Specializes in Adult Internal Medicine. Has 10 years experience.

Of course, medicine protects their entry to only highly qualified applicants. Nursing lets in practically anyone. In theory, that means there should be fewer unqualified people that make it through to become physicians, while more unqualified people making it through to become nurses. So we've got more weeding out to do.

Absolutely.

SeattleJess

Specializes in None yet..

I once heard a lovely metaphor of the Dr-Nurse situation.... by a CV surgeon no less. He said that the hospital was a 747 filled with needy and demanding patients. Periodically, the pilot (physician) would venture outside the flight deck, take a quick look around and say "everybody all right?" then, without pausing to get responses, he would duck back behind the door. The nurses were the flight attendants... expected to meet everyone's needs while making do with just the resources on hand.

Occasionally, the pilots would be completely absent - expecting the nurses (flight attendants) to make sure that the autopilot was functioning correctly in addition to all their other duties and reassuring the passengers that everything is perfect and the (doctor) pilot is always available if needed.

The best scenario? The pilots had taken a breather, so they just relayed instructions to the flight attendants who had to step in and fly the plane and manage several emergency situations at the same time ... upon finally managing a very bumpy landing with all the passengers intact, the relaxed pilots strolled down the center isle, patted the flight attendants on the head and said "OK, we can take it from here" ... and proceeded to collect the full ticket price from each passenger.

It was a great opener for the activity - and paved the way for some frank discussions about issues needed to improve collaboration.

I wish this insightful and compassionate doc could be cloned and seeded throughout the health care system.

That said, words are not enough. The change has gotta come

SeattleJess

Specializes in None yet..

Of course, medicine protects their entry to only highly qualified applicants. Nursing lets in practically anyone. In theory, that means there should be fewer unqualified people that make it through to become physicians, while more unqualified people making it through to become nurses. So we've got more weeding out to do.

Does nursing truly let in "practically anyone?"

:unsure: All through doing my prereqs and testing and etc. I thought I was making my way through qualification screens. Was this a delusion?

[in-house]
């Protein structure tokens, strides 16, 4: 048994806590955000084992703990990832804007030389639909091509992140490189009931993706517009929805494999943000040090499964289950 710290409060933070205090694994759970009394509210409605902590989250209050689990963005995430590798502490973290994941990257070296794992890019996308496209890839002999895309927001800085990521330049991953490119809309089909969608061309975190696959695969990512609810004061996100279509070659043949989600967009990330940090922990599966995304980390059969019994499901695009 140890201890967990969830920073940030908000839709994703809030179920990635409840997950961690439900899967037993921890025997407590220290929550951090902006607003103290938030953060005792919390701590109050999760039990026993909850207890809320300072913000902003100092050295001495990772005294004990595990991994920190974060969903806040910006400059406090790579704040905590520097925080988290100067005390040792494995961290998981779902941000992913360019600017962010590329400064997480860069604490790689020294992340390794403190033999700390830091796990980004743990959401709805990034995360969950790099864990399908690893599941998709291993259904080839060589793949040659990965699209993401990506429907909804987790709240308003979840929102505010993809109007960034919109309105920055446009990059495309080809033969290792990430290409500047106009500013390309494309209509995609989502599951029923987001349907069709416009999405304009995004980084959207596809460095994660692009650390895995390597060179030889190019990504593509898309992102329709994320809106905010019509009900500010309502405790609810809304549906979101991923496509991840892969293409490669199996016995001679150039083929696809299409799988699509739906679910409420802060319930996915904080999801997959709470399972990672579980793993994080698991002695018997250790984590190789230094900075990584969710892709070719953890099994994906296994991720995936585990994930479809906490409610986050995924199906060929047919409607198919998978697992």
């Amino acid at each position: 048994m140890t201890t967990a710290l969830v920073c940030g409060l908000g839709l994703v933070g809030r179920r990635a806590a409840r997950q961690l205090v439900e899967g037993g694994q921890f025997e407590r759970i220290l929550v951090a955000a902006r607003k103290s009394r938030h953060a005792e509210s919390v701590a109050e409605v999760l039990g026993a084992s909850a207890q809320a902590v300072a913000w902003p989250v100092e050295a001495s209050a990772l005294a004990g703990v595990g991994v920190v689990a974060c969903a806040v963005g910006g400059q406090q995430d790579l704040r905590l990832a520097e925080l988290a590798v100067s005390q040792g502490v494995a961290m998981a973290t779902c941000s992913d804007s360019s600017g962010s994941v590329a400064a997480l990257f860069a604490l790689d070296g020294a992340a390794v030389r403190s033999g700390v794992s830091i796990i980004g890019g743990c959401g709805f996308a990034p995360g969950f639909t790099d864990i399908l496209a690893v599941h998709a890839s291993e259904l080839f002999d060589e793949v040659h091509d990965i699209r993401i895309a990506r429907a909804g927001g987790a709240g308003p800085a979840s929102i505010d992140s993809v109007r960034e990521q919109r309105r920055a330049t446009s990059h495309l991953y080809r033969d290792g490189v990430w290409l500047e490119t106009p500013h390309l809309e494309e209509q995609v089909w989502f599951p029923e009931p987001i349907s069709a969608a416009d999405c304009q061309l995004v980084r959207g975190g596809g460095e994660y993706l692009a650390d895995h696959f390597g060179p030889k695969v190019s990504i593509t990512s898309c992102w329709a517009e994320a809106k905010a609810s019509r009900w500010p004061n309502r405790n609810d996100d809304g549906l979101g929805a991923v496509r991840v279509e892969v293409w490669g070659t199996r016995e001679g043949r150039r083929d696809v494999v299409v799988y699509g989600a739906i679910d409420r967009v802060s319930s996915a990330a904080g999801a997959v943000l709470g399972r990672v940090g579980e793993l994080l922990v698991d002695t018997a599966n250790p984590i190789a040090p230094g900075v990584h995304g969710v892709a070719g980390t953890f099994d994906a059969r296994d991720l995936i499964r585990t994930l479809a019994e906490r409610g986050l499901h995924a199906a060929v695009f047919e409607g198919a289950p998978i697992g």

Does nursing truly let in "practically anyone?"

:unsure: All through doing my prereqs and testing and etc. I thought I was making my way through qualification screens. Was this a delusion?

How many people do the prereqs for med school and the MCAT and have brilliant qualifications and don't make it in?

How many of those could sleepwalk through nursing school prereqs?

How many people do prereqs for for nursing school and the TEAS and have, well, qualifications, and don't make it in?

How many of those could sleepwalk through med school prereqs?

As idiotic as most of the posters on student doctor dot net are, you don't see them needing help with basic algebra.

Nursing school isn't that hard to get into. Yes, you need good grades. It's probably tougher than some other bachelor's degrees. Definitely tougher than other technical or associates degrees. But in the grand scheme of things, it's not THAT selective.

PMFB-RN, BSN, RN

Specializes in burn ICU, SICU, ER, Traum Rapid Response. Has 16 years experience.

Does nursing truly let in "practically anyone?"

:unsure: All through doing my prereqs and testing and etc. I thought I was making my way through qualification screens. Was this a delusion?

Yes, nursing lets in pretty much anyone. Don't forget that there are many programs that operate on a waiting list. Meet the minimum requirements, and wait long enough and you will get a shot at nursing school. The standards can be pretty low too in some places.

I was approached by a for profit nursing school as a possible preceptor for their students. With the particular school it appeared to me that if a student could find a way to pay the extraordinary tuition then they got in.

I agree to an extent. Although, there are many physicians who graduated from schools overseas because they couldn't get in to an American school. Doesn't make them any better or worse, in my opinion. I see crappy nurses come from all schools, not just for profit ones. In the end, it boils down to the person.